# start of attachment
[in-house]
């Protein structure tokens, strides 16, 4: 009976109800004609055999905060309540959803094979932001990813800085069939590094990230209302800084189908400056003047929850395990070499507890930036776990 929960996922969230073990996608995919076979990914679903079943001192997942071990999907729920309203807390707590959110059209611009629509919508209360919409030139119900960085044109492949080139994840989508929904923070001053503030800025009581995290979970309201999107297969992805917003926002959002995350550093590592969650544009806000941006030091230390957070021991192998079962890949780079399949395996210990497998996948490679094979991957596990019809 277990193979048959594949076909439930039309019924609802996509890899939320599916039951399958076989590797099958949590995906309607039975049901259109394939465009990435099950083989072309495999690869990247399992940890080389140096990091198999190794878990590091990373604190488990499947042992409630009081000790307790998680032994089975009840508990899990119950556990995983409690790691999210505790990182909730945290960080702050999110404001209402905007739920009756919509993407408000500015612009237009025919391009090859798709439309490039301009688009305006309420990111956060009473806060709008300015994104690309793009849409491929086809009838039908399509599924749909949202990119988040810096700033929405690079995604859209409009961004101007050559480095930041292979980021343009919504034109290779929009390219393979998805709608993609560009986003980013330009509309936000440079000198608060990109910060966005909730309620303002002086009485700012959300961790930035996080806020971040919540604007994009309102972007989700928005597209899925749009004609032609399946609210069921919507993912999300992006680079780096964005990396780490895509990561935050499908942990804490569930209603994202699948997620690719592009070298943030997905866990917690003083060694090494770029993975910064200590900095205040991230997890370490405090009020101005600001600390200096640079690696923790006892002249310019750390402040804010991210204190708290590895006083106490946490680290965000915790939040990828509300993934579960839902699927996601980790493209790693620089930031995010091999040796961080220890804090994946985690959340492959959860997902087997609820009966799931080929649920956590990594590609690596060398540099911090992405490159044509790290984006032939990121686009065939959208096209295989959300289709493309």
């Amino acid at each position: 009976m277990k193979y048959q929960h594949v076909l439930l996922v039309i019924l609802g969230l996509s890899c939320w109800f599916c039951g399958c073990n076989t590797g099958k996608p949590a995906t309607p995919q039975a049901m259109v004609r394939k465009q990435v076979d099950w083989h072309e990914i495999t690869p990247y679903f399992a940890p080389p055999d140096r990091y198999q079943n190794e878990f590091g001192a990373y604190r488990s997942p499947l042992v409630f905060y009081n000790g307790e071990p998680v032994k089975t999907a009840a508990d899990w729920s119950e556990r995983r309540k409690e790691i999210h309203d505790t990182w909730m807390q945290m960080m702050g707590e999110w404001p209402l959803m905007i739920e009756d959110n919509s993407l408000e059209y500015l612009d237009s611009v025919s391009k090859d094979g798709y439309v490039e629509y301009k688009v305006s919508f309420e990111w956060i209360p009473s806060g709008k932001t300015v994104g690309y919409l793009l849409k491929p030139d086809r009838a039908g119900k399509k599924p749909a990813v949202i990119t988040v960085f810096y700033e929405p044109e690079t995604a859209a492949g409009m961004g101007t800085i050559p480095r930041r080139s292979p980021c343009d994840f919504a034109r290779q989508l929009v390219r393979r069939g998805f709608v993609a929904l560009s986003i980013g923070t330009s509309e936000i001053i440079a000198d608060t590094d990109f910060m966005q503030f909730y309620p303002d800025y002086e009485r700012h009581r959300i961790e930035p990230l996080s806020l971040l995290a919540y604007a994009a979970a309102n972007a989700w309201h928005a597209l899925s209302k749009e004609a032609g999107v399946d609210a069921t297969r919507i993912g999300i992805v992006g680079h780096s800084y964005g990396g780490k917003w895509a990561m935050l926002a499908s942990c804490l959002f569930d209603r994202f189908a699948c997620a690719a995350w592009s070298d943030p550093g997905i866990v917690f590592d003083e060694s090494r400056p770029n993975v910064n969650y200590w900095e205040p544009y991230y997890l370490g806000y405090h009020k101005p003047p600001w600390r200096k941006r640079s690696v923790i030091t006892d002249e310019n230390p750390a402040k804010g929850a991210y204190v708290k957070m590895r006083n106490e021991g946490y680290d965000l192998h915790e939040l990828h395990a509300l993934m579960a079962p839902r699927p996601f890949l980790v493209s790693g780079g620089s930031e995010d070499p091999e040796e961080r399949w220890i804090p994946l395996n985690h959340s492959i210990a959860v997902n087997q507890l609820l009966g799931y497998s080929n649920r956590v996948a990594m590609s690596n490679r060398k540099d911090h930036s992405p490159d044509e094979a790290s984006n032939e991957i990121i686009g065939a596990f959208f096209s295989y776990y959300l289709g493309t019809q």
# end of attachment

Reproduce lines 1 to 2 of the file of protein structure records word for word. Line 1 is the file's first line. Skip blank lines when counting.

[in-house]
């Protein structure tokens, strides 16, 4: 009976109800004609055999905060309540959803094979932001990813800085069939590094990230209302800084189908400056003047929850395990070499507890930036776990 929960996922969230073990996608995919076979990914679903079943001192997942071990999907729920309203807390707590959110059209611009629509919508209360919409030139119900960085044109492949080139994840989508929904923070001053503030800025009581995290979970309201999107297969992805917003926002959002995350550093590592969650544009806000941006030091230390957070021991192998079962890949780079399949395996210990497998996948490679094979991957596990019809 277990193979048959594949076909439930039309019924609802996509890899939320599916039951399958076989590797099958949590995906309607039975049901259109394939465009990435099950083989072309495999690869990247399992940890080389140096990091198999190794878990590091990373604190488990499947042992409630009081000790307790998680032994089975009840508990899990119950556990995983409690790691999210505790990182909730945290960080702050999110404001209402905007739920009756919509993407408000500015612009237009025919391009090859798709439309490039301009688009305006309420990111956060009473806060709008300015994104690309793009849409491929086809009838039908399509599924749909949202990119988040810096700033929405690079995604859209409009961004101007050559480095930041292979980021343009919504034109290779929009390219393979998805709608993609560009986003980013330009509309936000440079000198608060990109910060966005909730309620303002002086009485700012959300961790930035996080806020971040919540604007994009309102972007989700928005597209899925749009004609032609399946609210069921919507993912999300992006680079780096964005990396780490895509990561935050499908942990804490569930209603994202699948997620690719592009070298943030997905866990917690003083060694090494770029993975910064200590900095205040991230997890370490405090009020101005600001600390200096640079690696923790006892002249310019750390402040804010991210204190708290590895006083106490946490680290965000915790939040990828509300993934579960839902699927996601980790493209790693620089930031995010091999040796961080220890804090994946985690959340492959959860997902087997609820009966799931080929649920956590990594590609690596060398540099911090992405490159044509790290984006032939990121686009065939959208096209295989959300289709493309």